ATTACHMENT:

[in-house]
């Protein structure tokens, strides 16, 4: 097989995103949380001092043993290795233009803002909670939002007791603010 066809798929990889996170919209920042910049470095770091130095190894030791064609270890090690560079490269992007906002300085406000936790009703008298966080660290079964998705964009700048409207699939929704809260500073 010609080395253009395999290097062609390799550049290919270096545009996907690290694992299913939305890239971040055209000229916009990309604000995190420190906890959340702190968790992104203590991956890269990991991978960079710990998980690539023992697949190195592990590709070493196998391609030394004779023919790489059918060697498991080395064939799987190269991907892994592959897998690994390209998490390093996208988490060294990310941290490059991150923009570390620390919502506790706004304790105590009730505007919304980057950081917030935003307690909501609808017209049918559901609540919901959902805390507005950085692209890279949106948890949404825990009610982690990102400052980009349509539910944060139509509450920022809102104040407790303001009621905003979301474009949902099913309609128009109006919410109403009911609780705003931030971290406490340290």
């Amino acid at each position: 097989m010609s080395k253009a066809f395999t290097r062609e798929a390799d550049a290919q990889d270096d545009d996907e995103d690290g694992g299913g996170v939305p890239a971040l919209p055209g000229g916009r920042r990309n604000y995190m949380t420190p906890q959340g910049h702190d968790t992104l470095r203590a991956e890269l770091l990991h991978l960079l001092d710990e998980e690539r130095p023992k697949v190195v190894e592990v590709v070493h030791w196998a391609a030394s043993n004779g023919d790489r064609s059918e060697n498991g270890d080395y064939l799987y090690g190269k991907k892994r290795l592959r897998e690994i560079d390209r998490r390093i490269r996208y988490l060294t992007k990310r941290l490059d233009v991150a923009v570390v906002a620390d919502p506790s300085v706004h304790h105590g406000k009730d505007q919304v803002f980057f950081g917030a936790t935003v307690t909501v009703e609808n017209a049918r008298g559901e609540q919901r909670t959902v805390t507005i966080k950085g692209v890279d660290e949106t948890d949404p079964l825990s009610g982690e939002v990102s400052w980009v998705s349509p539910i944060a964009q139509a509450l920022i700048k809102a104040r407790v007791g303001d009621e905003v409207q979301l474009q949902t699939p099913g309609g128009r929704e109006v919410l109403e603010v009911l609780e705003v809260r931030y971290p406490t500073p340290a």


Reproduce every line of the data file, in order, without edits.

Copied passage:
[in-house]
């Protein structure tokens, strides 16, 4: 097989995103949380001092043993290795233009803002909670939002007791603010 066809798929990889996170919209920042910049470095770091130095190894030791064609270890090690560079490269992007906002300085406000936790009703008298966080660290079964998705964009700048409207699939929704809260500073 010609080395253009395999290097062609390799550049290919270096545009996907690290694992299913939305890239971040055209000229916009990309604000995190420190906890959340702190968790992104203590991956890269990991991978960079710990998980690539023992697949190195592990590709070493196998391609030394004779023919790489059918060697498991080395064939799987190269991907892994592959897998690994390209998490390093996208988490060294990310941290490059991150923009570390620390919502506790706004304790105590009730505007919304980057950081917030935003307690909501609808017209049918559901609540919901959902805390507005950085692209890279949106948890949404825990009610982690990102400052980009349509539910944060139509509450920022809102104040407790303001009621905003979301474009949902099913309609128009109006919410109403009911609780705003931030971290406490340290």
């Amino acid at each position: 097989m010609s080395k253009a066809f395999t290097r062609e798929a390799d550049a290919q990889d270096d545009d996907e995103d690290g694992g299913g996170v939305p890239a971040l919209p055209g000229g916009r920042r990309n604000y995190m949380t420190p906890q959340g910049h702190d968790t992104l470095r203590a991956e890269l770091l990991h991978l960079l001092d710990e998980e690539r130095p023992k697949v190195v190894e592990v590709v070493h030791w196998a391609a030394s043993n004779g023919d790489r064609s059918e060697n498991g270890d080395y064939l799987y090690g190269k991907k892994r290795l592959r897998e690994i560079d390209r998490r390093i490269r996208y988490l060294t992007k990310r941290l490059d233009v991150a923009v570390v906002a620390d919502p506790s300085v706004h304790h105590g406000k009730d505007q919304v803002f980057f950081g917030a936790t935003v307690t909501v009703e609808n017209a049918r008298g559901e609540q919901r909670t959902v805390t507005i966080k950085g692209v890279d660290e949106t948890d949404p079964l825990s009610g982690e939002v990102s400052w980009v998705s349509p539910i944060a964009q139509a509450l920022i700048k809102a104040r407790v007791g303001d009621e905003v409207q979301l474009q949902t699939p099913g309609g128009r929704e109006v919410l109403e603010v009911l609780e705003v809260r931030y971290p406490t500073p340290a």